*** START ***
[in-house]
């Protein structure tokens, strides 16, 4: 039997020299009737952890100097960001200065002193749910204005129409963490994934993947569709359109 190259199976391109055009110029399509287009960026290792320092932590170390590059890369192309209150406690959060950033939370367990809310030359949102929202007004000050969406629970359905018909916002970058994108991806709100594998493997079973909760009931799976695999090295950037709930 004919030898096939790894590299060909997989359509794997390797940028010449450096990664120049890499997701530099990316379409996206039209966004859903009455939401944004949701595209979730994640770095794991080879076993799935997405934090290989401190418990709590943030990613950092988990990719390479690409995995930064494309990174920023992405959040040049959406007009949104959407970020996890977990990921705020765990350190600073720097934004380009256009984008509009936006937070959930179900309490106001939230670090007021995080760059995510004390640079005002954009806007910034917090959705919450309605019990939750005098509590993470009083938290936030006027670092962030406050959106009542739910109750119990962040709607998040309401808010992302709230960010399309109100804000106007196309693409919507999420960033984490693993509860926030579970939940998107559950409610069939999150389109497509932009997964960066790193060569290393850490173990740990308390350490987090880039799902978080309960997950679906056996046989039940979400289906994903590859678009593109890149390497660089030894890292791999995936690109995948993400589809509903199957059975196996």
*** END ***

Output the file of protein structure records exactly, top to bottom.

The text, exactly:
[in-house]
């Protein structure tokens, strides 16, 4: 039997020299009737952890100097960001200065002193749910204005129409963490994934993947569709359109 190259199976391109055009110029399509287009960026290792320092932590170390590059890369192309209150406690959060950033939370367990809310030359949102929202007004000050969406629970359905018909916002970058994108991806709100594998493997079973909760009931799976695999090295950037709930 004919030898096939790894590299060909997989359509794997390797940028010449450096990664120049890499997701530099990316379409996206039209966004859903009455939401944004949701595209979730994640770095794991080879076993799935997405934090290989401190418990709590943030990613950092988990990719390479690409995995930064494309990174920023992405959040040049959406007009949104959407970020996890977990990921705020765990350190600073720097934004380009256009984008509009936006937070959930179900309490106001939230670090007021995080760059995510004390640079005002954009806007910034917090959705919450309605019990939750005098509590993470009083938290936030006027670092962030406050959106009542739910109750119990962040709607998040309401808010992302709230960010399309109100804000106007196309693409919507999420960033984490693993509860926030579970939940998107559950409610069939999150389109497509932009997964960066790193060569290393850490173990740990308390350490987090880039799902978080309960997950679906056996046989039940979400289906994903590859678009593109890149390497660089030894890292791999995936690109995948993400589809509903199957059975196996």